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Small school, big dreams: Riceville’s trio of ranked wrestlers have sights set on Des Moines

Small school, big dreams: Riceville’s trio of ranked wrestlers have sights set on Des Moines

State-Riceville-Lawson Losee

Riceville's Lawson Losee in action on the opening day of the Class 1A Iowa State Wrestling Tournament last season in Des Moines.

The Riceville wrestling team isn’t the biggest team in Class 1A.

In fact, according to head coach Che Oulman, the Wildcats are actually on the opposite end of the spectrum as far as size is concerned. Riceville is one of the smallest schools in Class 1A – the smallest wrestling class in the state of Iowa.

Although Oulman says there could be more student-athletes out for the sport, the numbers on the wrestling team reflect that of the town’s population. In a town with a population of under 800 people, there’s only eight wrestlers on the team.

“Riceville, honestly, is like one of the five smallest wrestling schools in the state of Iowa,” Oulman said. “We know that we’re a smaller school, but I don’t think that limits the kids on their success.”

To Oulman’s point, the season has been nothing short of a success up to now. At the moment, Riceville has three wrestlers ranked in the top 10 of the latest Predicament rankings.

Junior Lawson Losee is ranked No. 3 in the 152 pound class, senior Drew Fox is ranked No. 6 in the 182 class and junior Mitchel Marr is ranked No. 9 in the 220 class. Collectively, the trio has racked up more than 40 wins and only three losses to start this winter off.

Denver Wrestling District

In this file photo, Riceville's Drew Fox competes against Denver's John Ebaugh during the Class 1A district tournament last year in Denver. 

When wrestlers across the state of Iowa get online to check the rankings, Riceville has made quite the impression – especially for a program that only has a single-digit number of wrestlers out this year.

“It’s pretty cool. We’re all pretty good friends,” Fox said. “It’s good for the school and it represents our school well. You can ask anyone, and they think it’s cool to see their name in something.”

But ask any of the three wrestlers – or their coach for that matter – about what the rankings really mean and you’ll get a similar response from everyone.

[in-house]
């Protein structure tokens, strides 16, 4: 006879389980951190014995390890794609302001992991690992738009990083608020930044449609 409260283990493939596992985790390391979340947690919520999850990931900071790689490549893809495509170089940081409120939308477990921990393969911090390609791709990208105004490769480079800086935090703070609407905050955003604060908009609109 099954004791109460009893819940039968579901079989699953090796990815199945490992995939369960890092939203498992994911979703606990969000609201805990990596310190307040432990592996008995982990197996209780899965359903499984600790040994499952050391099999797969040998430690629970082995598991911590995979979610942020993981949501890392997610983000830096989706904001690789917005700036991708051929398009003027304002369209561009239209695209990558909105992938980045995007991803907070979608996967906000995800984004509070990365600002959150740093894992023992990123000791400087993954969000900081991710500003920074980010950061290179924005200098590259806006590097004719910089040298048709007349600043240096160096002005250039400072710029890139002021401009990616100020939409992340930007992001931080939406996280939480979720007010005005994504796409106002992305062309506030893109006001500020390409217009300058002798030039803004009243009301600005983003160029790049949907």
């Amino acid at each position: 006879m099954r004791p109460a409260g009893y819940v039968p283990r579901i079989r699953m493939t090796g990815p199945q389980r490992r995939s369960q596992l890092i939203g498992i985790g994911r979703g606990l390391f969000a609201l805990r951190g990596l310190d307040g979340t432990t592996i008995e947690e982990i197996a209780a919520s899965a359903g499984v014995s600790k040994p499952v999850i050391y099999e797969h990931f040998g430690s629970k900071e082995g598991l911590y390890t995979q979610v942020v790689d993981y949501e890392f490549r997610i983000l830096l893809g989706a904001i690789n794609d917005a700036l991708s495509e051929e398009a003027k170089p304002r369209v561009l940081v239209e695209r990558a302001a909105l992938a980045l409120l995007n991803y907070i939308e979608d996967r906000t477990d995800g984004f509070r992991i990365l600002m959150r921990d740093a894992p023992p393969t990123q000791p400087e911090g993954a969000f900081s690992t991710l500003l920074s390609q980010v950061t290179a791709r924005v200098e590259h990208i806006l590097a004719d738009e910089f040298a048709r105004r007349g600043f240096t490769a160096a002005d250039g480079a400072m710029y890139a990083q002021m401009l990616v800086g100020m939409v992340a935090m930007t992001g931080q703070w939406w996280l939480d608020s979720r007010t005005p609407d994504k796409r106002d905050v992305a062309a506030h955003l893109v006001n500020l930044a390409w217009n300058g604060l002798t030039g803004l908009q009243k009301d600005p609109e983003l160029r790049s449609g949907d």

“The idea of being ranked is fine, but we’ve just got bigger goals of getting to state and bringing home medals,” Oulman said. “These kids, when we talk about bringing home medals, we’re talking about gold medals, which means wrestling on Saturday night in Des Moines.”

Last season, the trio all had winning records. But only Losee made it to the state tournament at Wells Fargo Arena in Des Moines. He ended up finishing with a bronze medal in his sophomore campaign.

On the podium

Riceville junior Lawson Losee finished third last year at the state tournament.

"Obviously, my goal is to be a state champ," Losee said.

For Fox and Marr, falling short of the state tournament last year doesn’t sit right with them.

“After I lost in sectionals last year, that made me mad,” Marr said. “So it made me want to get to the state tournament this year. Made me want to work harder. I’ve been preparing for it and we’ll give it a shot.”

All of these three will be looking to win Riceville’s first individual state championship since 2017 – when Chance Throndson broke a 20-year individual state title drought and placed first in the 132 pound weight class.

For now, the trio will look to keep building off their early season achievements. What separates this group is the ability to build off each other’s individual successes.

“Let’s say Lawson goes out and wins a tournament and we have two more guys in the finals,” Oulman said. “Those guys are trying to strive to have three champions vs. just the one.

“I think it goes with being self-motivated and motivated because their friends are having success and they don’t want to fall behind. Therefore, you work harder in practice, and then you just come out there and showcase your talents on the mat in the gym.”

Riceville will continue its season at 10 a.m. in a tournament on Saturday at North Tama High School.

Gunnar Davis covers education and sports. Reach him via email at or by phone 641-421-0598.


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